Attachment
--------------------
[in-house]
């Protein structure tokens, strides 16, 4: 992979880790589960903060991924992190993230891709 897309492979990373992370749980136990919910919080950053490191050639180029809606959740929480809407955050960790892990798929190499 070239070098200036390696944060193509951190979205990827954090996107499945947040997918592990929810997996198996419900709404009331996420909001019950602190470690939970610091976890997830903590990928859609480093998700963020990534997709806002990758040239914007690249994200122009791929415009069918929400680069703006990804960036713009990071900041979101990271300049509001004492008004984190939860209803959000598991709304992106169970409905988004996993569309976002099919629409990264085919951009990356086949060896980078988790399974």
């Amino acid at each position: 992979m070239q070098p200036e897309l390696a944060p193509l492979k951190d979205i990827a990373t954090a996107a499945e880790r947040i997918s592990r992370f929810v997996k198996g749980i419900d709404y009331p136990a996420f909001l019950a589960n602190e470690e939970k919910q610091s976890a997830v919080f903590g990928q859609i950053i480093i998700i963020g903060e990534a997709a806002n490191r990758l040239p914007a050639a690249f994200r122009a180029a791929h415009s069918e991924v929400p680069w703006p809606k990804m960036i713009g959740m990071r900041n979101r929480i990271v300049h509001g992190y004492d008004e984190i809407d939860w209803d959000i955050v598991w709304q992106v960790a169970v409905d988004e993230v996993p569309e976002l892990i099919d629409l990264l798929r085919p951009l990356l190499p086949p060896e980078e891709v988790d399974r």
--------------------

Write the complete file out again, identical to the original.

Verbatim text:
[in-house]
């Protein structure tokens, strides 16, 4: 992979880790589960903060991924992190993230891709 897309492979990373992370749980136990919910919080950053490191050639180029809606959740929480809407955050960790892990798929190499 070239070098200036390696944060193509951190979205990827954090996107499945947040997918592990929810997996198996419900709404009331996420909001019950602190470690939970610091976890997830903590990928859609480093998700963020990534997709806002990758040239914007690249994200122009791929415009069918929400680069703006990804960036713009990071900041979101990271300049509001004492008004984190939860209803959000598991709304992106169970409905988004996993569309976002099919629409990264085919951009990356086949060896980078988790399974």
């Amino acid at each position: 992979m070239q070098p200036e897309l390696a944060p193509l492979k951190d979205i990827a990373t954090a996107a499945e880790r947040i997918s592990r992370f929810v997996k198996g749980i419900d709404y009331p136990a996420f909001l019950a589960n602190e470690e939970k919910q610091s976890a997830v919080f903590g990928q859609i950053i480093i998700i963020g903060e990534a997709a806002n490191r990758l040239p914007a050639a690249f994200r122009a180029a791929h415009s069918e991924v929400p680069w703006p809606k990804m960036i713009g959740m990071r900041n979101r929480i990271v300049h509001g992190y004492d008004e984190i809407d939860w209803d959000i955050v598991w709304q992106v960790a169970v409905d988004e993230v996993p569309e976002l892990i099919d629409l990264l798929r085919p951009l990356l190499p086949p060896e980078e891709v988790d399974r």